Things to think about before April 2023

Published by Sam Jones on 9 March 2022

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Midnight on 31 March 2023 will be a key second in tax planning for UK corporate businesses.  A couple of key tax reliefs end on 31 March 2023 and the main rate of corporation tax jumps up to 25% the very next day.

There are a lot of things to consider and plan for ahead of that second.

Currently, there is a single rate of corporation tax, being 19%. This rate applies regardless of the company’s level of profits or the number of associated companies. From 1 April 2023, companies with profits of £50,000 or less will continue to be taxed at 19%, with the 25% rate applying to profits above £250,000.

Therefore, a marginal tax rate will be introduced between £50,000 and £250,000, to get the average rate up to 25% by £250,000 of profits.  To prevent avoidance, the lower and upper thresholds are divided by the number of associated companies (see below for the definition) and adjusted for short periods.

Here are 5 areas you should consider ahead of 1 April 2023:

1) Maximising the use of the super deduction

The super deduction was designed to stimulate business investment in plant and machinery and will be available for qualifying expenditure incurred from 1 April 2021 up to and including 31 March 2023. The super deduction provides for 130% capital allowances on most new plant and machinery acquired by companies. The aspect that makes the relief ‘super’ is that the relief obtained is more that the expenditure originally incurred.

Where the accounting period spans 1 April 2023, the 130% rate will be apportioned based on the days prior to this date over the number of days in the period. If we use a 31 December 2023 year end as an example, the super deduction will be 107.4%.

Ensure you maximise this relief by accelerating any capital spend before the end of your next accounting period.

2) Planning to sell your business or make large profits/gains in the next 12 months?

If you are forecasting an exceptional profit or gain in the near future, consider completing before the increase in tax rate on 1 April 2023? Or even better in the year end before 1 April 2023?

Where your accounting period spans 1 April 2023, the profits are time apportioned to those falling within the tax financial year 2022, which are taxed at 19%, and those falling within the tax financial year 2023 potentially taxed at 25%. The tax rate will depend on the level of profits falling into that period, with the upper and lower profits limits being proportionately reduced for the short period.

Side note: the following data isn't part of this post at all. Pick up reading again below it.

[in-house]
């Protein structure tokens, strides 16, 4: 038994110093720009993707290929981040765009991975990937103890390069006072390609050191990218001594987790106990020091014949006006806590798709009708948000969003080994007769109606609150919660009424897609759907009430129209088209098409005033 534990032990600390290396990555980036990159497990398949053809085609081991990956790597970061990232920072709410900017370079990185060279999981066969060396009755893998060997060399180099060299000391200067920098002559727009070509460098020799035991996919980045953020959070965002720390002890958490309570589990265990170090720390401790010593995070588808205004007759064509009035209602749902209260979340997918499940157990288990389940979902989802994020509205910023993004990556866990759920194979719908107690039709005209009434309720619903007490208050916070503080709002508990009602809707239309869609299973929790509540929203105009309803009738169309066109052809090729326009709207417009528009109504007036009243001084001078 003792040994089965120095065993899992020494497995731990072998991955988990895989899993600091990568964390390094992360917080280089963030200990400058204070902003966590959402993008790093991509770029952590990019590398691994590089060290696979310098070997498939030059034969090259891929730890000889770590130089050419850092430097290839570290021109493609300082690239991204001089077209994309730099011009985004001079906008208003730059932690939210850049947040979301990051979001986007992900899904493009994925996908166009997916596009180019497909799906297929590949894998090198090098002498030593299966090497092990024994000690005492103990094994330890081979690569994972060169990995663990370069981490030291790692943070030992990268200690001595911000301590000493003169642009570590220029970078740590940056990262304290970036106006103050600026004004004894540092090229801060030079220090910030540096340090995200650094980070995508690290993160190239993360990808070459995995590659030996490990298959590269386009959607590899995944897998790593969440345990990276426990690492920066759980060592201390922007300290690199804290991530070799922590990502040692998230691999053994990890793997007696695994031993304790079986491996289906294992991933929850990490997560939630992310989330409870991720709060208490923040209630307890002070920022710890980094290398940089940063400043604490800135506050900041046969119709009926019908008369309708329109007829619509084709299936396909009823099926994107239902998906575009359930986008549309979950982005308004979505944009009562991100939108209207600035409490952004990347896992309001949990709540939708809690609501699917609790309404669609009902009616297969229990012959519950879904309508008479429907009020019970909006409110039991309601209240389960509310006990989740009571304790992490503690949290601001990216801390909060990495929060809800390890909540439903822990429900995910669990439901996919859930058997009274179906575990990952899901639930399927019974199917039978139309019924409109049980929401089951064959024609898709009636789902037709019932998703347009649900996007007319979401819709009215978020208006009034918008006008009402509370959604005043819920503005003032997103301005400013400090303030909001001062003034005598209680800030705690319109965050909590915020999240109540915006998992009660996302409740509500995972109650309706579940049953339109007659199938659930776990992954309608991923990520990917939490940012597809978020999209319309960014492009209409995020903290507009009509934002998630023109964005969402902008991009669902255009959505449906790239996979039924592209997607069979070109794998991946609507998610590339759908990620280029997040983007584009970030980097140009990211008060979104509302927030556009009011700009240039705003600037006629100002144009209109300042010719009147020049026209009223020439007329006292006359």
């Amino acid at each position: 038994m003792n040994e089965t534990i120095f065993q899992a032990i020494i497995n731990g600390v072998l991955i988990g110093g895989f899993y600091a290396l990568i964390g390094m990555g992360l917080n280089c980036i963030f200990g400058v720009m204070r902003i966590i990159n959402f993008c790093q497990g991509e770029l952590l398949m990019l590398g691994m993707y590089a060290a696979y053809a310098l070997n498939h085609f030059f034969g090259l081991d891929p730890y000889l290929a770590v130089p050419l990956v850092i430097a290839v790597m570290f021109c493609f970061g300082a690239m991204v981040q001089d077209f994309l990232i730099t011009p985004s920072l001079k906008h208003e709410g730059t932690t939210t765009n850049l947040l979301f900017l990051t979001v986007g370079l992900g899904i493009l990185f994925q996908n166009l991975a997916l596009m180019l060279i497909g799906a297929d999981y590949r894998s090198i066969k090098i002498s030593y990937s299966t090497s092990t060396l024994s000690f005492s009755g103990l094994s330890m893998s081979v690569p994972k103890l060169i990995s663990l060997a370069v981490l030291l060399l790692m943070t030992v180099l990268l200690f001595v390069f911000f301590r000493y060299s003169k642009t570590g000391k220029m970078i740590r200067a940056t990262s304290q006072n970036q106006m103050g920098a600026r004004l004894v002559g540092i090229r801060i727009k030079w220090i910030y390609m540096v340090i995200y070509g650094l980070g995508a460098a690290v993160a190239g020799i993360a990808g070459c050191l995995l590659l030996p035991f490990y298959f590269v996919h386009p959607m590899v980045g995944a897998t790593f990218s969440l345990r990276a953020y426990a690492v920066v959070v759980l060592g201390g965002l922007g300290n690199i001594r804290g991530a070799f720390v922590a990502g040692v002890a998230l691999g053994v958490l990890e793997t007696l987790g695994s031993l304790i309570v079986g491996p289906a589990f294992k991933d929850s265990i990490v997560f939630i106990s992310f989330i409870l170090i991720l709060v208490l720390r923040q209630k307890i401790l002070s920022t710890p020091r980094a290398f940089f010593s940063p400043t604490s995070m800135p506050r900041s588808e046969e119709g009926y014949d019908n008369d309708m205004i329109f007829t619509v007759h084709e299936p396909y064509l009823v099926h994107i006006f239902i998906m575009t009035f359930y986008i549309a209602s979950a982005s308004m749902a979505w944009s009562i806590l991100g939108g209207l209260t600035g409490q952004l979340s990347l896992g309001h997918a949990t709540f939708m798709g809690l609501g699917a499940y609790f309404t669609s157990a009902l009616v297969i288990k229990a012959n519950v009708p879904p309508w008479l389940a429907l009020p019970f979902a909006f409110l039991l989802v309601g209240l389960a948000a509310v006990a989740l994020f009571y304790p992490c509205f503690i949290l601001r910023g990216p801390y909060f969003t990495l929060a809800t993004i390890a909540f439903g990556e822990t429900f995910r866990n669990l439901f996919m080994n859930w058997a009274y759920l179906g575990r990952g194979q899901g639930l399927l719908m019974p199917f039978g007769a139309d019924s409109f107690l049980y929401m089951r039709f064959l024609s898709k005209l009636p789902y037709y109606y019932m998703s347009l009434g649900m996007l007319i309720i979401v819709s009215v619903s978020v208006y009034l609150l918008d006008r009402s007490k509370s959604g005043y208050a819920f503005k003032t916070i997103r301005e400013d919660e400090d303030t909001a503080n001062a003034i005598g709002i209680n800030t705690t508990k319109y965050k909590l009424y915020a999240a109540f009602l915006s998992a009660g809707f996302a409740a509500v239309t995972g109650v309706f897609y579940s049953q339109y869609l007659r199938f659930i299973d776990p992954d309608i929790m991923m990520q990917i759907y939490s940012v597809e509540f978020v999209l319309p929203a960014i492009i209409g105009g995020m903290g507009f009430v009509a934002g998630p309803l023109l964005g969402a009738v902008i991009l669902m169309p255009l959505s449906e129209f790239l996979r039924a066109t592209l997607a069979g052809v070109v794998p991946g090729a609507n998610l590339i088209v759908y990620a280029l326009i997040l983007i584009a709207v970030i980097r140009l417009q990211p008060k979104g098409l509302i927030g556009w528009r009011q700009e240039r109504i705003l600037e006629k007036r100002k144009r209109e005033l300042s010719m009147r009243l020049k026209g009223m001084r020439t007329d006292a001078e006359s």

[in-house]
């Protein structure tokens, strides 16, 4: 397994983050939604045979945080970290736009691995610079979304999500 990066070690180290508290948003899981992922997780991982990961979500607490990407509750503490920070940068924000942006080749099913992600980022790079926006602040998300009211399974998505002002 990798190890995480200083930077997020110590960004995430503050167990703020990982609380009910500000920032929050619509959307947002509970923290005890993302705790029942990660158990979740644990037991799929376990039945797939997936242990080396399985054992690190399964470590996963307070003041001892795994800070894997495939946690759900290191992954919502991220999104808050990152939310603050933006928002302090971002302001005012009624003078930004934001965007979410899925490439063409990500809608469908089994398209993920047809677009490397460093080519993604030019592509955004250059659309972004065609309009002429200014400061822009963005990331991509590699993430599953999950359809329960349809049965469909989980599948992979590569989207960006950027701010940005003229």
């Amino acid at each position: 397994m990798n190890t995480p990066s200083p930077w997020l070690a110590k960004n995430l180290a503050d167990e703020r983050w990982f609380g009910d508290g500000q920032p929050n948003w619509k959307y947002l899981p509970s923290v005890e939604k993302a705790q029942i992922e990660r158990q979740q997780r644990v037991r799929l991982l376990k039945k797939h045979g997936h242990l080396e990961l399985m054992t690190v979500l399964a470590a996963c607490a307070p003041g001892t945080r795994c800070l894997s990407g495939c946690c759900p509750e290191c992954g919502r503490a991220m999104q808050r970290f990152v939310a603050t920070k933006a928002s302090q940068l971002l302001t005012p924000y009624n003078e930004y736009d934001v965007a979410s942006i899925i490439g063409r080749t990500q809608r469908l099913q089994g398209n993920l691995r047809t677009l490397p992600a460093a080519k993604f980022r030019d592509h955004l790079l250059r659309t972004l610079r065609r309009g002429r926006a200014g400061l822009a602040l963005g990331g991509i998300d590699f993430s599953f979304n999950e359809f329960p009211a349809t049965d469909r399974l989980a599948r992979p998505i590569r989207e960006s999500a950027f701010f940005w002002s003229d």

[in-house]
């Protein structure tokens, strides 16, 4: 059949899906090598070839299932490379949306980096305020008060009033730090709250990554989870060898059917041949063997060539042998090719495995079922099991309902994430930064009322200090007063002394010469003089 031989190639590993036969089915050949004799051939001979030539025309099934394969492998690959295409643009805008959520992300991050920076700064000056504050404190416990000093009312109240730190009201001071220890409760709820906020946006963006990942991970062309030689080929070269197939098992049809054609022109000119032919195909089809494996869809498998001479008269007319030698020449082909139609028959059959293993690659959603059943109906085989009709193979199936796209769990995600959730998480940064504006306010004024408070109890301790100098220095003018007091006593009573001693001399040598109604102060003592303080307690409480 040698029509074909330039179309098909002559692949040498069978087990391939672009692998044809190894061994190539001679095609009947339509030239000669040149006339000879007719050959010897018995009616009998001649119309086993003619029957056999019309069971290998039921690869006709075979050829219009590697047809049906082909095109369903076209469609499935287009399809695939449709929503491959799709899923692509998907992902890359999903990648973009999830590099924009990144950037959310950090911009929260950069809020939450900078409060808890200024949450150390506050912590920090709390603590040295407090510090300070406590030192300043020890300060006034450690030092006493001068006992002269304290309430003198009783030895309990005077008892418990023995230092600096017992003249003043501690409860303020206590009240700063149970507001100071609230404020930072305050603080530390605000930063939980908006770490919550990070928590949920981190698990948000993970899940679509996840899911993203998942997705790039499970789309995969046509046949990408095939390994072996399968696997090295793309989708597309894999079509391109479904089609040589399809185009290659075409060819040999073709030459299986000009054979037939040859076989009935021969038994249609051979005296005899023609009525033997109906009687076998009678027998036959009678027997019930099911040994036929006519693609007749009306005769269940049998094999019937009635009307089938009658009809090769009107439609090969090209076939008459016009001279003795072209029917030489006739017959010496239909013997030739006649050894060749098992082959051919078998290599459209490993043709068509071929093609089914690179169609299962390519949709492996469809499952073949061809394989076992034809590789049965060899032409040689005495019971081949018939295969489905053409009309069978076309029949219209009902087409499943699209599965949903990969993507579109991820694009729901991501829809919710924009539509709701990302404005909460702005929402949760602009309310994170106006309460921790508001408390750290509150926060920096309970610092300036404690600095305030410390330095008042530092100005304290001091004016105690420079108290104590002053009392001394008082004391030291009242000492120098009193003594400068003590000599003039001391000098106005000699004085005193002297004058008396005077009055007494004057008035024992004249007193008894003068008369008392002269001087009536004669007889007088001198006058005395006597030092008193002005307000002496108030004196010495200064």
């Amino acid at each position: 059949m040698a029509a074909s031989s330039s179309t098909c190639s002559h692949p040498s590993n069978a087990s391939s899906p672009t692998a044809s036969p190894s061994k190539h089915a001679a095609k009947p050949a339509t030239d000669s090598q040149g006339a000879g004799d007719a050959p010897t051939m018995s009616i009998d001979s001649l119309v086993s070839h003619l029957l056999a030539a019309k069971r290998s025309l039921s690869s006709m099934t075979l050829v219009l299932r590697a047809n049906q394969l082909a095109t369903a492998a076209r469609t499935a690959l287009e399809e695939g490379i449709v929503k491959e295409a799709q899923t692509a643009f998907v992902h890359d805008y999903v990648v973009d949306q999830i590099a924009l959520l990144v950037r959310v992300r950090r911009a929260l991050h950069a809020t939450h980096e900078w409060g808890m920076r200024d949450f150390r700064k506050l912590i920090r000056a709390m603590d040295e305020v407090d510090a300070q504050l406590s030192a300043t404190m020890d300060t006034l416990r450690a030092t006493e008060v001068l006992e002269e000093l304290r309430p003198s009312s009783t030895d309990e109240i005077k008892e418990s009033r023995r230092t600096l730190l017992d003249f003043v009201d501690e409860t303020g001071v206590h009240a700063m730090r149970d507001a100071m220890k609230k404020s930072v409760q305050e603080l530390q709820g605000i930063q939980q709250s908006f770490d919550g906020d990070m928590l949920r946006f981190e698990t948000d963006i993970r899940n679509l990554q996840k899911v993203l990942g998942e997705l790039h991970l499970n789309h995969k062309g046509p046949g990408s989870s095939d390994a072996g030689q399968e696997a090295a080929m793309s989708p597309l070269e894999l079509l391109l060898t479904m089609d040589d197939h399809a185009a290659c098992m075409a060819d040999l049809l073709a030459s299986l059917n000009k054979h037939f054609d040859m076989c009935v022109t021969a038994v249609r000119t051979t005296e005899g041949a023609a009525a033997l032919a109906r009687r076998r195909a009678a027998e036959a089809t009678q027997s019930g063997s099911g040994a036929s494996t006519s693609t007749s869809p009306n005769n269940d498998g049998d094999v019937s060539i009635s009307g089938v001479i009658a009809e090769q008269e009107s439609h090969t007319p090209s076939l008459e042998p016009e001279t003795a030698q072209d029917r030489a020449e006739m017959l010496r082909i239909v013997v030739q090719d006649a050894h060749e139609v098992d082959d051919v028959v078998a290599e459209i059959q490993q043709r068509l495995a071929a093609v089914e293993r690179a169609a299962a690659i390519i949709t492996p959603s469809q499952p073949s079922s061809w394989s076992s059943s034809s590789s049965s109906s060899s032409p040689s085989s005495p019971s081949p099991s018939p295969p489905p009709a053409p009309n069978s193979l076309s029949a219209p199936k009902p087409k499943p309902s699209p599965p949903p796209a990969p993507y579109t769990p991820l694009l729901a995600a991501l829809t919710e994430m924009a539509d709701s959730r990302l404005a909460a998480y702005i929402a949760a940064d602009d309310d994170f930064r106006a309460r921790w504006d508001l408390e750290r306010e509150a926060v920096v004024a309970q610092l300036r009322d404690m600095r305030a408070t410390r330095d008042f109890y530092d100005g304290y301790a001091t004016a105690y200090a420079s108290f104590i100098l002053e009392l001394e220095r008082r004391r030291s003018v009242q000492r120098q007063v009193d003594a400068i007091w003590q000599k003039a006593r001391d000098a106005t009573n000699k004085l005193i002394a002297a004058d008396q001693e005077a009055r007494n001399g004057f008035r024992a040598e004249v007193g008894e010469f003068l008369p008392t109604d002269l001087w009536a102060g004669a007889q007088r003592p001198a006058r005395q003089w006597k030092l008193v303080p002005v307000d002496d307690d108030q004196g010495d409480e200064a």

You could consider shortening the accounting period to before the 31 March 2023.  This would ensure that all profits are taxed at 19%, albeit this may accelerate the tax payment.

3) Rationalise your group structure

The tax thresholds for the increased tax rate are proportionately reduced by the number of associated companies. If you have 5 associated companies, the 25% tax rate will apply where a company’s taxable profits exceed £50,000 (being £250,000 divided by 5).

The number of associated companies is also key when considering whether a company is large (or very large) for quarterly installment payment purposes.

A company is associated with another company if at any time within the preceding 12 months:

  • one company has control of the other
  • both companies are under the control of the same person or group of persons

The limits apply to companies worldwide and regardless of where they are resident for tax purposes.

You could consider minimising the number of associated companies by reviewing your corporate structure. This could be by reducing the number of active companies by consolidating companies or ceasing those small and negligible trades.

4) Loss planning

You should consider whether it is more cost-effective to carry forward losses to potentially save tax at 25% in the future, as opposed to utilising them now at the 19% tax rate.

Currently, there is an extended loss carryback available until 31 March 2022, which allows for losses incurred in accounting periods ending between 1 April 2020 and 31 March 2022 to be carried back 3 years. This relief is invaluable to those businesses who have needed the cashflow but the losses surrendered will receive a tax repayment at 19%. In the future these losses will be worth 25%.

The same consideration can be applied for group relief claims, carried forward loss claims and whether to surrender losses from R&D claims to HMRC for the repayable tax credit.

We would recommend you consider any loss relief claims in the next year or two to ensure the losses are maximised at the best rates whilst balancing this with cashflow needs of the business.

5) Annual Investment Allowance (AIA)

The AIA was temporarily increased from £200,000 to £1,000,000 for qualifying expenditure on plant and machinery incurred during the period from 1 January 2022 to 31 March 2023. From 1 April 2023, this is due to drop back down to £200,000.  When there is a change in the AIA limit the timing of the expenditure is key, as there will be 2 notional periods for capital allowances purposes where your year end spans 1 April 2023.

There are several areas in which we can advise you to maximise the current reliefs available and perhaps minimise your future tax exposure. Please do not hesitate to get in contact with your Kreston Reeves advisor so we can explore your specific circumstances, or contact us here.

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